South African Drama `Bopha!' Seems To Miss A Sense Of Outrage

Movie review

XX "Bopha!," with Danny Glover, Alfre Woodard, Maynard Eziashi, Malcolm McDowell. Directed by Morgan Freeman, from a script by Brian Bird and John Wierick. Lewis & Clark, Newmark. "PG-13" - Parental guidance because of violence, subject matter. -------------------------------------------------------------------

Good intentions are famous for paving the road to hell, but more often they just lead to well-meaning tedium.

That's the case with this surprisingly uninvolving drama about a black South African family destroyed by apartheid in 1980. "Bopha!" is a Zulu word that means "arrest" to the South African police and "resist" to the country's black population, and the movie means to address the impossible position of being both black and a policeman in South Africa.

Alas, it doesn't so much dramatize this moral dilemma as drain it of its tragic power through repetition. Based on Percy Mtwa's semi-autobiographical play about the conflicts between a black policeman, his brother and the policeman's activist son, the script is the first big-screen project of a screenwriting duo, Brian Bird and John Wierick, who have extensively reworked the material.

Dropping the brother's role while adding the boy's mother, Bird and Wierick have shifted the focus of the story, and they may have diluted the original's tension. It's difficult to say without having seen the play, which is rarely performed. (It had its widest exposure via an hour-long 1987 PBS documentary, also called "Bopha!," but that used only scenes from the play.)

In her L.A. Times review of the stage production, Sylvie Drake wrote that the play "reverberates with good humor and bursts with self-affirmation." When Seattle Times freelancer Karen Mathieson reviewed the Earth Players' touring production here in 1988, she wrote that "its humor is expressed not only in the lines, but also in vocal sound effects, expressions and gestures, and the tremendous kinetic energy of the actors."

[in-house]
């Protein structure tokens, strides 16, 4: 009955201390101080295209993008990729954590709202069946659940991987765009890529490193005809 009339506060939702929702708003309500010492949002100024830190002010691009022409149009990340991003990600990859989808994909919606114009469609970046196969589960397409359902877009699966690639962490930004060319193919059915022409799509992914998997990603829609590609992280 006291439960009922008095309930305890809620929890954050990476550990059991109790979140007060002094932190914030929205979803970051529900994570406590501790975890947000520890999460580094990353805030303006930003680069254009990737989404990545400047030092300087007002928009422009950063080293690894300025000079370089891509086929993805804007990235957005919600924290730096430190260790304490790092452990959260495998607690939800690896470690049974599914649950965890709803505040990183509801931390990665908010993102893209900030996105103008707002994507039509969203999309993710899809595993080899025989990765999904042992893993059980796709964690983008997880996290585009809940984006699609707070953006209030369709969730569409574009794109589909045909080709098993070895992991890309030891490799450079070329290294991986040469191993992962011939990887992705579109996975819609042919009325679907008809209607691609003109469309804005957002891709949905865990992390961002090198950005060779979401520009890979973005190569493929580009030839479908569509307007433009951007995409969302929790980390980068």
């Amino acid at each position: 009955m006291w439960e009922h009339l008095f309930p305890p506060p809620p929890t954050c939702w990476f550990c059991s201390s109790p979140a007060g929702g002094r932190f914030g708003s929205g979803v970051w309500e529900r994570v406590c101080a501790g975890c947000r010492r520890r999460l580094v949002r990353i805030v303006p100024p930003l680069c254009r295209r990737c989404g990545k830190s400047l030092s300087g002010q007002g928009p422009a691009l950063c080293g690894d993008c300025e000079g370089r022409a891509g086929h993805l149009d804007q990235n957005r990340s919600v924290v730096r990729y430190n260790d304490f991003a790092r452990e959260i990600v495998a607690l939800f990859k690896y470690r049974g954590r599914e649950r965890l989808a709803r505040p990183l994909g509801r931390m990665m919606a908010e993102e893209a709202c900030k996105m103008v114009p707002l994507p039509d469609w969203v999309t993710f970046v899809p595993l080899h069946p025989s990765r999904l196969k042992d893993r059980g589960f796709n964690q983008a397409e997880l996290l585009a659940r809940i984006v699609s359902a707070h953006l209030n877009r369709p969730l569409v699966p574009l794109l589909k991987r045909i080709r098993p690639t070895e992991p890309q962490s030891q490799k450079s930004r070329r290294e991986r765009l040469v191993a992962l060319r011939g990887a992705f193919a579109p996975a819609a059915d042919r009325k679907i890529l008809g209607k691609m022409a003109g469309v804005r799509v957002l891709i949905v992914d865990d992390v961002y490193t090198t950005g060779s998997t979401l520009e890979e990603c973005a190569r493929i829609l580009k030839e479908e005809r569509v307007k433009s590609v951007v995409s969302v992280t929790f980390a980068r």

Humor is mostly missing from the film version, and there isn't much kinetic energy either. It begins with a limp horror-movie-style episode in which a collaborator is rewarded with a "fiery necklace" - a burning tire around his neck - and in a sense that leaves the story with nowhere to go. How long before the policeman at the center of the story faces a similar fate?

Danny Glover plays this tortured, unsympathetic man, but neither he nor the script flesh out the role enough to make his self-justifications understandable. It's one of Glover's few uninteresting performances. He seems cramped and defeated, as does Malcolm McDowell, who is disappointingly one-note as a South African neo-Nazi.

Oddly enough, the most passionate performance is by Alfre Woodard as the mother. The screenwriters don't give her much to do, but first-time director Morgan Freeman allows her enough screen time to create a tragic character whose gradual loss of self-esteem is like an open wound. He also gets solid work from Maynard Eziashi as the boy.

"Bopha!" begins to connect with the true horror of the story only toward the end, and by then it's too late. The movie simply lacks the sense of outrage that propels such powerful anti-apartheid movies as Euzhan Palcy's "A Dry White Season" and Chris Menges' "A World Apart."